SUBSTANCE ABUSE AND MENTAL ILLNESS
-by Marion Bono
Dual diagnosis, co-occurring disorders, and co-morbidity refer to a condition in which a person has two brain diseases at the same time: one an addiction and one a mental disorder. Unfortunately, this condition is all too common. According to reports published in the Journal of American Medical Association (JAMA):
- Roughly 50 percent of individuals with severe mental disorders are affected by substance abuse.
- Thirty-seven percent of alcohol abusers and 53 percent of drug abusers also have at least one mental illness.
- Of all people diagnosed as mentally ill, 29 percent abuse either alcohol or drugs.
Having a mental illness is rough on the person with the mental illness and their family members. It becomes even more complex and difficult if substance abuse is involved. The consequences are numerous and harsh. There is statistically greater propensity for violence, medication noncompliance, and failure to respond to treatment than a person with just substance abuse or a mental illness. In addition, having both conditions frequently leads to overall poorer functioning and a greater chance of relapse. They experience more episodes of psychosis. They are in and out of hospitals and treatment programs without lasting success.
Socially people with mental illnesses often are susceptible to co-occurring disorders due to “downward drift.” In other words, as a consequence of their mental illness they may find themselves living in marginal neighborhoods where drug use prevails. Having great difficulty developing social relationships, some people find themselves more easily accepted by groups whose social activity is based on drug use. Some may believe that an identity based on drug addiction is more acceptable than one based on mental illness.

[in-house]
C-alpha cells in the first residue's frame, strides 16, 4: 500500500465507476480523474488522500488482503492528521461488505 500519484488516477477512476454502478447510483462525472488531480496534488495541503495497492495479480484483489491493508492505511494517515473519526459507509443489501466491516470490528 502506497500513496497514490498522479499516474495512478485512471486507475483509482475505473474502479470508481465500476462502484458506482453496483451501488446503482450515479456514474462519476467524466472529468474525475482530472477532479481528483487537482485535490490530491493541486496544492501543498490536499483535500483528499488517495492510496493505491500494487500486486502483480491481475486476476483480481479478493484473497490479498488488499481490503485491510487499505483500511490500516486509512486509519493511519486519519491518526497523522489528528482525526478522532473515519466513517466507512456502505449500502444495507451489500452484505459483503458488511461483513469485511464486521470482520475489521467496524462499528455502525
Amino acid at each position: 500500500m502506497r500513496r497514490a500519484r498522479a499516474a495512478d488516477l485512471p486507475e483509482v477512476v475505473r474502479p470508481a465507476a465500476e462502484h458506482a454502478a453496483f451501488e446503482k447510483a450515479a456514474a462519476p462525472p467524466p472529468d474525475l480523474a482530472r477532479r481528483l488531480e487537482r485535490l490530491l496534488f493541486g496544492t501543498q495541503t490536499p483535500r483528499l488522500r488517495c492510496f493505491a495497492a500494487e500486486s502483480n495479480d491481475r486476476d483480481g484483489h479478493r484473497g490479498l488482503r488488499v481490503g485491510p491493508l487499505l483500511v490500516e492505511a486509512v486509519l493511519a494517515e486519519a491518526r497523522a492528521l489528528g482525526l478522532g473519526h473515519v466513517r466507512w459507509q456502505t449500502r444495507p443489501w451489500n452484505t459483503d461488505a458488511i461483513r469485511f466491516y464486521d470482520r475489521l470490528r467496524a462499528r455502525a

People with co-occurring disorders are also much more likely to be homeless or jailed. An estimated 50 percent of homeless adults with serious mental illnesses have a co-occurring substance abuse disorder. Meanwhile, 16% of jail and prison inmates are estimated to have severe mental and substance abuse disorders. Among detainees with mental disorders, 72 percent also have a co-occurring substance abuse disorder.
Research has strongly indicated that to recover fully, a person with co-occurring disorder needs treatment for BOTH problems at the same time. Focusing on one does not ensure the other will go away. Dual diagnosis services integrate assistance for each condition, helping people recover from BOTH in ONE SETTING, AT THE SAME TIME.
In spite of research that supports its success, integrated treatment is still not made widely available. This is an idea that has been slow in coming. It involves a paradigm shift in philosophy and attitude. It necessitates changes in the programs and training for both substance abuse treatment and treatment for mental illness.
Families should protect their ill family member from being bounced back and forth between services for mental illness and those for substance abuse. With continued education on co-occurring disorders, hopefully, more treatments and better understanding are on the way.